The U.S. is conducting manned surveillance flights and using a drone to help search for more than 200 Nigerian schoolgirls kidnapped last month by the Islamist group Boko Haram.
Army Lieutenant-Colonel Myles Caggins confirmed the use of U.S. planes in efforts to locate the girls, who were abducted from the town of Chibok in the northeastern state of Borno on April 14. In addition, a Global Hawk drone made by Northrop Grumman Corp. (NOC:US) is assisting in the search, according to U.S. officials who asked not to be identified discussing the addition of the unmanned aircraft.
The U.S. has joined countries including the U.K., China and Israel in offering to help Nigeria rescue the girls from Boko Haram. The group has conducted a violent campaign since 2009 to impose Islamic law in Africa’s top oil producer, leaving more than 4,000 people dead and forcing almost half a million to flee their homes, according to the Brussels-based International Crisis Group.
General David Rodriguez, head of the U.S. Africa Command, is in Nigeria this week, though he’s “not personally overseeing any search,” Caggins of the army said yesterday in an e-mail.
There are limits to how closely the American military can work with Nigeria, U.S. officials said. A law called the Leahy Amendment bars direct aid to any foreign military that abuses human rights. Secretary of State John Kerry last year said there were “credible allegations that Nigerian forces are committing gross human rights violations.”
It’s possible to bypass the Leahy Amendment, either by covertly providing U.S. intelligence information to non-military Nigerian officials or by giving it to intermediaries such as the British or Israelis who also are assisting in the search, said one U.S. official, who declined to be identified because of the sensitivity of the issue.
In March, Amnesty International said Nigerian security forces have carried out “uncontrolled reprisals” against Boko Haram, particularly in response to the group’s attack on the army’s Giwa barracks in Borno a month before the school raid. The Nigerian military said it would investigate the allegations.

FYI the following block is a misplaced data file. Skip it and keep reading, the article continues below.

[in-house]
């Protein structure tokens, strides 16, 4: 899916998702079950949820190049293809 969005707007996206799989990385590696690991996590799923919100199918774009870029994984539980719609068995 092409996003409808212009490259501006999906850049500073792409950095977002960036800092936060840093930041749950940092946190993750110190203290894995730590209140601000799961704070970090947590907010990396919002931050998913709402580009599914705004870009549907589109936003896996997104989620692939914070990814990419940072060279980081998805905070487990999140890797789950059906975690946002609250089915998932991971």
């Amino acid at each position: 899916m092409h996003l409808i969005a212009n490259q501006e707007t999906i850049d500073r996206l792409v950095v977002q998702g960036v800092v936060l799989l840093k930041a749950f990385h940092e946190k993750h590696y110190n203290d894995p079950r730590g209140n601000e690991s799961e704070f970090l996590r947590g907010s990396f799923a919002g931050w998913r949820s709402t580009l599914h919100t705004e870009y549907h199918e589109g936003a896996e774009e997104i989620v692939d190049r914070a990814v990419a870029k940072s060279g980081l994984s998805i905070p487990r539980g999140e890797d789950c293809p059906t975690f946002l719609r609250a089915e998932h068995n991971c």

The kidnapping sparked international outrage, and a global campaign to free the girls has been joined by U.S. First Lady Michelle Obama and Pakistani activist Malala Yousafzai. Australia’s government said today it plans to designate Boko Haram as a terrorist organization, according to an e-mailed statement.
Nigerian President Goodluck Jonathan was criticized for not speaking publicly about the issue for almost three weeks. Jonathan yesterday asked parliament to extend a year-old state of emergency in three northeastern states where Boko Haram, which means “western education is a sin” in the Hausa language, has focused its attacks.
Nigeria said this week it’s considering a prisoner exchange with Boko Haram after the militant group threatened to hold the schoolgirls until its detained members are freed.
An exchange is “part of the options available to us,” said Mike Omeri, director of the National Orientation Agency which explains government policies to the public. “If it is necessary that we use whatever kind of action to get our girls out of captivity, we will.”
Abubakar Shekau, the leader of Boko Haram, made the demand in a video sent to reporters on May 12 that shows about 130 girls reciting lines from the Koran.
Staff and parents at the Government Girls Secondary School in Chibok have identified 77 girls in the video, according to Borno state Governor Kashim Shettima’s office.
“These girls have become our property, whatever we wish, we do with them,” Shekau said in the video, speaking in Hausa. “These girls remain with us until the Nigerian government releases our brothers and sisters being held in various detention facilities across the country.”
In a previous video, Shekau had threatened to sell the girls in “markets” and marry them off.
A month after the kidnapping, it’s now almost impossible to mount a rescue operation, said a U.S. official who asked not to be identified because of the sensitivity of the issue.
The girls have probably been split up, sold into slavery or taken across Nigeria’s borders, the official said. Even if they were still together, a rescue operation against their heavily armed and experienced kidnappers in a remote area would risk killing a substantial number of the hostages, he said.
Enoch Mark, whose daughter was among those abducted, said today that the authorities should give in to the kidnappers’ demands for an exchange.
“The federal government should yield to the request of Boko Haram and release the prisoners in exchange for our daughters,” Mark, 47, said by phone from Chibok. “With this development I think the end of Boko Haram has come.”
Nigerian authorities haven’t released official figures on the number of jailed Boko Haram prisoners. Military spokesman Major-General Chris Olukolade didn’t answer calls to his mobile phone seeking comment.
Boko Haram carried out the school raid on the same day it detonated a car bomb on the outskirts of Abuja that killed at least 75 people, the city’s worst bomb attack. That blast was followed by another bomb nearby on May 1.
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